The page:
The past year has presented a steep learning curve for Warfield Mayor Diane Langman.
She was officially sworn into the role March 10 last year, after stepping down as an elected councillor to run in the village’s February 2017 byelection.
This March, Langman was away from home attending her first BC Mayors’ Caucus in Squamish alongside 62 of her peers. The conference ran from the 14th to the 16th at Quest University.
This year’s dialogue focused on the legalization of marijuana, the opioid crisis, and mental health and addiction.
So what did she take from the spring session and bring back to Warfield constituents?
First on her list, was to explore where the village stands on the pot issue.
“Warfield is planning to have a public hearing on April 25 to discuss whether or not our community wants to have a dispensary,” Langman told the Times. “For Warfield, this is where we want to ensure that we have the best information in our hands, and that it is the most current information.”
She clarified that community engagement on the matter is not a requirement, but it is vital for such a small township.
“As a council, we wanted to ensure we are speaking on behalf of our community and listen to what they have to say,” Langman explained. “As a municipality, we have the right to say whether we do or do not want a dispensary, the location, the distance away from schools, or the number of dispensaries we want in the village.”
Those issues must be addressed through the village’s zoning bylaws and included in its OCP (Official Community Plan). After extensive public consultation, council updated the OCP last fall, but it doesn’t account for changes related to marijuana legalization.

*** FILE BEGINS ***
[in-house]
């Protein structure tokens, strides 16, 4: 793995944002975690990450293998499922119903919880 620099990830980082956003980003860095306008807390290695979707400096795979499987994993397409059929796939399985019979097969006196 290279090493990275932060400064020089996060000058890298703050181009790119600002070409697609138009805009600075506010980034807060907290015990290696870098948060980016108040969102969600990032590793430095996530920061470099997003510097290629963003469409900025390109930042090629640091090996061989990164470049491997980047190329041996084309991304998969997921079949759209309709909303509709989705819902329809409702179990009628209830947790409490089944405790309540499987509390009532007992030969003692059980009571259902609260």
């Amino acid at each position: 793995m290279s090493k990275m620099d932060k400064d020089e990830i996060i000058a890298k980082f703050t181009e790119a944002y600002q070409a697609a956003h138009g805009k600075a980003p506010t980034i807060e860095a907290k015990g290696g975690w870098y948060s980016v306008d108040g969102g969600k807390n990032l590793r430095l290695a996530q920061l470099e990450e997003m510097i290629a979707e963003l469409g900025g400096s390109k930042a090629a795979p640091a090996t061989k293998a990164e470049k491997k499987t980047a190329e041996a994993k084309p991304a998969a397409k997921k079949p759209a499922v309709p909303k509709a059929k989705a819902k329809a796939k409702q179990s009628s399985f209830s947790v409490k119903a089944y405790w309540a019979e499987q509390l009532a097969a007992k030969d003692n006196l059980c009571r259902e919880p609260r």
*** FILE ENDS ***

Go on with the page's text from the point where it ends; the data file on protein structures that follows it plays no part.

“This is where Warfield needs to focus, specifically in our zoning bylaw,” Langman clarified. “But before we reach that point, we want to ensure that we listen to the residents of Warfield and gather their input.”
Regarding pot legalization talks at the caucus, Langman says the mayors’ agreed to endorse and lobby specific points. Those include stances such as cannabis legalization should not result in additional local government funding by property tax payers, local governments should be reimbursed for costs associated with the implementation of legalized cannabis and local governments should be reimbursed for any additional policing costs resulting from cannabis legalization.
The topic will hit the Trail council in April, when the panel reviews a staff report during the governance meeting.
“There seem to be a lot of changes going on, but it seems that there will be delays in how this is all rolling out,” Langman added.
“The biggest issue that I believe still remains, is how the police will deal with the impaired driving part of things. There is still a lot of confusion about this end of things and how it will be resolved.”
The second topic, the proliferation of illegal opioids in B.C., was also timely and eye-opening.
There was a 43 per cent increase in illicit overdose deaths in B.C. last year, and 30 of those were in the Kootenay Boundary, according to numbers from the BC Coroners Service.
“One of the biggest things that I took away from this is that 80 per cent of users are using drugs in isolation,” said Langman. “With fentanyl and carfentanyl, this is where the majority of overdose deaths have been occurring, is in the users who are at home alone.”
Dr. Mark Tyndall, head of the B.C. Centre for Disease Control, spoke at length about the crisis.
“And that we cannot just single out tackling the opioid crisis but how this is also tied with other issues,” she said.
“This is a demand- driven problem that Tyndall believes cannot be solved by just hammering down on the dealers, but really, we need to deal with the people who are buying the drugs and focus on their health. We need to find a system to help with addiction therapy and harm reduction.”